The Lawyer Asia Pacific 150 is the only research report to provide a ranking of the top 100 independent local firms and top 50 global firms in the region. The report offers critical review of some of the fastest growing firms and their strategies, a country-by-country guide to leading legal advisers and legal services market trends, plus exclusive insight into the current business development opportunities in the Asia Pacific. Read more
This year, The Lawyer’s annual ranking of the largest UK law firms by turnover is available as an interactive, digital benchmarking tool. For the first time this will allow you to manipulate each data set against the metrics of your choice.
Enough, already. It's rather a relief to be in a city that isn't obsessed with the Clifford Chance associates' memo. In New York, that's so last month.
CC's woes haven't advanced the cause of the transatlantic merger. Certain UK partners like to think that the recession on Wall Street will force top US law firms to look internationally for work, but this is so misguided it's laughable. New York lawyers are simply not hurting, and the market isn't half so competitive as in London. There are fewer big deals, but their litigation practices - and let's not forget that litigation underpins US firms in a way that transactional work underpins City practices - are booming. Several US managing partners even expect next year's numbers to be higher. As John Morris argues in his compelling piece on page US2 of this issue, the very notion of a global firm may need re-examining. 'Global' in the way the Brits mean it simply doesn't play in the US.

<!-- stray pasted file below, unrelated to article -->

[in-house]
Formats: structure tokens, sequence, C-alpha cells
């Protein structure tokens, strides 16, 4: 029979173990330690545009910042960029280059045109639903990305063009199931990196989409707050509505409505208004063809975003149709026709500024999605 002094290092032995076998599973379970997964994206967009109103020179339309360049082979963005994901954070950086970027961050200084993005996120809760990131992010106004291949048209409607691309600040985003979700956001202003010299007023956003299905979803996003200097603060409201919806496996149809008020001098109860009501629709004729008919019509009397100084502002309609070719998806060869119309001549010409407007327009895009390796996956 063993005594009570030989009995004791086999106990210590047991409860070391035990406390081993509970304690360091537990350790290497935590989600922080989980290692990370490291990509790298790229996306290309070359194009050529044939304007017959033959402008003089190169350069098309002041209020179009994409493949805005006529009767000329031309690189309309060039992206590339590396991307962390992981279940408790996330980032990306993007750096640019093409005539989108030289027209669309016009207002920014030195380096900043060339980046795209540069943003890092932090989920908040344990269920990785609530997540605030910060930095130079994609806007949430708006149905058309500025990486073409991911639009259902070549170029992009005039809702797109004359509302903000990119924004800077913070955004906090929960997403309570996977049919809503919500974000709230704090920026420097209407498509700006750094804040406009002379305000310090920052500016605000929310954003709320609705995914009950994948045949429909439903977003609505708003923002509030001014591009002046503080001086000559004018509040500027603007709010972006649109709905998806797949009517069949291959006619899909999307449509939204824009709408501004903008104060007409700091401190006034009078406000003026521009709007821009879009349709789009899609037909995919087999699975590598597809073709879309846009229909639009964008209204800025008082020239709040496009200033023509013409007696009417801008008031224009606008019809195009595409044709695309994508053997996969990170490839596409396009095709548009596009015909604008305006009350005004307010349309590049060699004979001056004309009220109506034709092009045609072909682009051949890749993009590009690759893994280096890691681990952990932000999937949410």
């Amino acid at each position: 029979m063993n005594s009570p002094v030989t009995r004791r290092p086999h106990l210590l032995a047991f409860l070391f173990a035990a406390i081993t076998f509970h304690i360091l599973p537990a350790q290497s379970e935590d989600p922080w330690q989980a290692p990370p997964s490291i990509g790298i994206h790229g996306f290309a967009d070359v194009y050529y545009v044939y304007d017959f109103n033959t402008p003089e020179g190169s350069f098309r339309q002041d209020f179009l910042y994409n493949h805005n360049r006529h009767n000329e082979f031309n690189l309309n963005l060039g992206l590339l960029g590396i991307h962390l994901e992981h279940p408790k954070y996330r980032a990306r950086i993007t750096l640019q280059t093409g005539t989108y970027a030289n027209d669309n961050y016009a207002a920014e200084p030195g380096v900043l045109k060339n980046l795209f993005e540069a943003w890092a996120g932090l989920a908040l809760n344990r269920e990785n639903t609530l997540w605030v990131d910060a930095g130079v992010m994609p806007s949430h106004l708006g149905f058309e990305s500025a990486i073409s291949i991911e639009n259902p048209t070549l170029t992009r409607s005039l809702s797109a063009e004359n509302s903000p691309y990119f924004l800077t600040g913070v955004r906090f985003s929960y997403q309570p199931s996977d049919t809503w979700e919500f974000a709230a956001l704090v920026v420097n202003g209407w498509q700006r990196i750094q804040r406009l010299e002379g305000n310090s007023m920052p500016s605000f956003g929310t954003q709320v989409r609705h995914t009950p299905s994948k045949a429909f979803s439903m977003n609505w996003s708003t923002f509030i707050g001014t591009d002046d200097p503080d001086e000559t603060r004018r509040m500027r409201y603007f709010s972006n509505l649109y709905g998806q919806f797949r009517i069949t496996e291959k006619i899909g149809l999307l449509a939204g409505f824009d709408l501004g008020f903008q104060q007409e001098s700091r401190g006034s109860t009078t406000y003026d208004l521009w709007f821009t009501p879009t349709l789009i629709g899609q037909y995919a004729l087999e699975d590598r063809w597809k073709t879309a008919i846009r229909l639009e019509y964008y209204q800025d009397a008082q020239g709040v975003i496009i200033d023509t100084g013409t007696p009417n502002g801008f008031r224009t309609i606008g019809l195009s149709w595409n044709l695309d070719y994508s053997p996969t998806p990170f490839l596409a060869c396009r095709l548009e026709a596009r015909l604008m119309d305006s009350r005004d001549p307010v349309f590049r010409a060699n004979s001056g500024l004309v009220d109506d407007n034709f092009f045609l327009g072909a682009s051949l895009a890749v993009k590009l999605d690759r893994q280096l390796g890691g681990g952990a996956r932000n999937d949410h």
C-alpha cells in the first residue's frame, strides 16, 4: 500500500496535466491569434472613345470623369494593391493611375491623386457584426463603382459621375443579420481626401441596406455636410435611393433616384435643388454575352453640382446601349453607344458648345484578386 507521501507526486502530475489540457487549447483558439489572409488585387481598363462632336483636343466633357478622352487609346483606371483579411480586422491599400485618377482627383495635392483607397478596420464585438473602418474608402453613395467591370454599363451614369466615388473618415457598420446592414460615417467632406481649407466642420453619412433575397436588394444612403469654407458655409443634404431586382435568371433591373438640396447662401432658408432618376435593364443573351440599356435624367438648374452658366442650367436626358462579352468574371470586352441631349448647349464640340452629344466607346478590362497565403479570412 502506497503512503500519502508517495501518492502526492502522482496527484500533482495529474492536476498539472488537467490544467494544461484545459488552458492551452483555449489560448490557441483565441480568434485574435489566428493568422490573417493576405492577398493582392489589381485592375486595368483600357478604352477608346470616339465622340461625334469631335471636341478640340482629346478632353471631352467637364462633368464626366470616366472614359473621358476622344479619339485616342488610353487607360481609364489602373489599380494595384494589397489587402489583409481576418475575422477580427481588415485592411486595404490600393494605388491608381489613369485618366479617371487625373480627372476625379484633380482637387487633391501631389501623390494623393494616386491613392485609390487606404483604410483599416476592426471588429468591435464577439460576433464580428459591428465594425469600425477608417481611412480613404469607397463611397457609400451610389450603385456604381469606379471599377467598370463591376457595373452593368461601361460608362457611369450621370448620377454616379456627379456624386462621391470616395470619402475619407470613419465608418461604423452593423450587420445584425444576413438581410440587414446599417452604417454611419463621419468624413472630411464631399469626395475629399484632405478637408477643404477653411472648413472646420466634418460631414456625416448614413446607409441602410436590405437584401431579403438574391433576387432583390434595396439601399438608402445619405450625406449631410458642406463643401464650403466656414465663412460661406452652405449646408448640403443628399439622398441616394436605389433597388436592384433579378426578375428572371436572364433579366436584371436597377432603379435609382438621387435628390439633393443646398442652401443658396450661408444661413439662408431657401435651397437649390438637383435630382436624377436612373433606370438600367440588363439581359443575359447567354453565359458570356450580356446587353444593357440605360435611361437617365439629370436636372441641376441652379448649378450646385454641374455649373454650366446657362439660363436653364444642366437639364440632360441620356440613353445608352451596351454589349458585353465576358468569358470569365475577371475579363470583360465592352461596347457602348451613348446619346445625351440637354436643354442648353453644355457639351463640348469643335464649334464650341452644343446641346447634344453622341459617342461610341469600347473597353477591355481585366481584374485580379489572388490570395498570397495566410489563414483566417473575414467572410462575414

For the big beasts, CC is virtually an irrelevance and Mayer Brown Rowe & Maw - whose New York office has a lot less of the high Yankee seriousness (er, not to say self-importance) than its peers - is not seen here as having gained an extra edge through the UK merger. That said, Chicago-based Mayer Brown's status as an out-of-town firm also seems to disqualify it from comparison with the Manhattan giants.
Meanwhile, the Ashursts-Fried Frank talks are being met with universal bemusement - a bemusement that, at times, edges into derision. I am yet to meet one New York lawyer who understands the business case, and that's before you get into any discussion of culture. The hostility in Manhattan to doing a transatlantic deal can be summed up in one word: dilutive. Dilutive not just of partner profits, but of culture. The top Wall Street firms rarely make lateral hires; Simpson Thacher has made seven in the past two decades and that's pretty racy by Sullivan & Cromwell or Cravath standards. In fact, I met only one New York firm which did not dismiss a transatlantic deal out of hand, and even that was grudging (for a small fee, Mr Salz, I'll let you know the name).
The sad truth is that US firms see UK firms in the way that the magic circle regards the Australian practices: good lawyers and all that, but too big and too unprofitable. Not even an Ashursts or a Squire Sanders-Watson Farley deal could change that.